Commun Sci Disord. 2007;12(1): 95-107.
Reading Aloud of Chinese-derivative Words and Pure Korean Words in Aphasia with Dyslexia
Yeo Jung Baik` , Eun Sook Park` , Ji Cheol Shin` , and HyangHee Kim`
Copyright ©2007 The Korean Academy of Speech-Language Pathology and Audiology
백여정(Yeo Jung Baik)| 박은숙(Eun Sook Park)| 신지철(Ji Cheol Shin)| 김향희(HyangHee Kim)
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Korean vocabulary approximately consists of 24.5 % of Chinese-derivative words and 69.32 % of pure Korean words. Previous studies suggested that the mental lexicon of Chinese-derivative words is segregated from that of pure Korean words. In this study, when aphasics with dyslexia read aloud, their ability was better in Chinese-derivative words than in pure Korean words. Further, whereas there were more errors at the syllabic level in Chinese-derivative words, we observed more errors at the phonemic level in pure Korean words. The most common errors were nonword errors by replacing a syllable in the former and nonword errors by substituting a phoneme in the latter. These results suggest that the storage and retrieval of Chinese-derivative words are processed in syllable units while those of pure Korean words are processed as whole words. Thus, this study supports the hypothesis for the segregation of these two kinds of Korean vocabulary in the mental lexicon.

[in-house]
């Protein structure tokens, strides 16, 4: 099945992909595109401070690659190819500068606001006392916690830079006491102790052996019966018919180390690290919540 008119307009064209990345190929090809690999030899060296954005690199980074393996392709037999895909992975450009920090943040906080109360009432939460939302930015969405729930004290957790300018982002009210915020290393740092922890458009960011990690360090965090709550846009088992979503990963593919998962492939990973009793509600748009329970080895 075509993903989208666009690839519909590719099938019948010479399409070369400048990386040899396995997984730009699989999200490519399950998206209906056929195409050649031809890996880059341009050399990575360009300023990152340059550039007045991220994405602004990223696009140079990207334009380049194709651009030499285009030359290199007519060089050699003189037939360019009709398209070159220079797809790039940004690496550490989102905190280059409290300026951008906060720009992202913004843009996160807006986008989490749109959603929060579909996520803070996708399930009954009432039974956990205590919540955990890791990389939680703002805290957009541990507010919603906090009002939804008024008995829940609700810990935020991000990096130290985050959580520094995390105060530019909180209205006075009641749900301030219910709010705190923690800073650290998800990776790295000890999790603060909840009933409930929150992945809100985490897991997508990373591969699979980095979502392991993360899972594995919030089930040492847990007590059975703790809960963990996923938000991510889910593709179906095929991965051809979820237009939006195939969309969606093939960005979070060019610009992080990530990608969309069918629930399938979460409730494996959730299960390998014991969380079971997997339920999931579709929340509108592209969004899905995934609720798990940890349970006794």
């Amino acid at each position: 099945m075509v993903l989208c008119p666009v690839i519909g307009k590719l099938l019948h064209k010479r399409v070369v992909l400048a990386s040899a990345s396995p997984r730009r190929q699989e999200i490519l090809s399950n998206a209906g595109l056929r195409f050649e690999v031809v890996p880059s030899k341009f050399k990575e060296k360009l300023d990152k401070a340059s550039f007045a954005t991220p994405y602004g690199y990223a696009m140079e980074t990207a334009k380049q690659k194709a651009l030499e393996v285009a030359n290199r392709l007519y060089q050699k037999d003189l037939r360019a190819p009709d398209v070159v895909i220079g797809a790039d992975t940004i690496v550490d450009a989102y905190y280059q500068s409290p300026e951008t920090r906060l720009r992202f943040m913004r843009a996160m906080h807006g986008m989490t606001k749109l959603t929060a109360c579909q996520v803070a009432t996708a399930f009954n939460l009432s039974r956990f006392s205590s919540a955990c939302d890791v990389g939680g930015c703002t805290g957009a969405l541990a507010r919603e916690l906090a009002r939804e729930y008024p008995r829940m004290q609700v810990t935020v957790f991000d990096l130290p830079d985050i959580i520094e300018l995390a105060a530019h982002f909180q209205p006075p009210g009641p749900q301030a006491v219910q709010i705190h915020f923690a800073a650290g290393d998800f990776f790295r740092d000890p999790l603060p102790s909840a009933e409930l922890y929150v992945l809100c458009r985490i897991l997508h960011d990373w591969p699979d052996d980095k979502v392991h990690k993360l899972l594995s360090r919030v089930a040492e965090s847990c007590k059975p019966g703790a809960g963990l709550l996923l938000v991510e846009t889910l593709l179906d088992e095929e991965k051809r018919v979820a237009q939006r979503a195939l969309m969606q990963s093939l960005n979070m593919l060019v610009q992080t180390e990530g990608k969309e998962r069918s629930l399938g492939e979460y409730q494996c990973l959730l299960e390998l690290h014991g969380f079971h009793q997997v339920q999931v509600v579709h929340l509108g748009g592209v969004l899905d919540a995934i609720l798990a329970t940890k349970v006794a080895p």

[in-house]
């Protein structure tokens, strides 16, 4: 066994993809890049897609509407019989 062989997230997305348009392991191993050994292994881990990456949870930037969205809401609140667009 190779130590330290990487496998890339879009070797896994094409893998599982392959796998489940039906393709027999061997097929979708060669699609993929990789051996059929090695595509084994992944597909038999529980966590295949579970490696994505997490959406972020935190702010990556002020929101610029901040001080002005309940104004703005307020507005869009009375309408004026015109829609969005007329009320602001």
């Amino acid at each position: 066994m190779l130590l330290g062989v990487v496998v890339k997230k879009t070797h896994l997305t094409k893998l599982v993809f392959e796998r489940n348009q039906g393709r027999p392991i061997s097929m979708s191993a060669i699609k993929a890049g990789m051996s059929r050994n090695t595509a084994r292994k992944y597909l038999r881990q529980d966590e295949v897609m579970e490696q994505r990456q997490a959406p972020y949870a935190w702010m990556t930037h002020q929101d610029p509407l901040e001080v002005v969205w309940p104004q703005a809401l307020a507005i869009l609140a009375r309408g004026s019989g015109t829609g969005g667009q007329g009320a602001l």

Keywords: 실어증 | 실독증 | 한자어 | 고유어 | 심성어휘집 | aphasia | dyslexia
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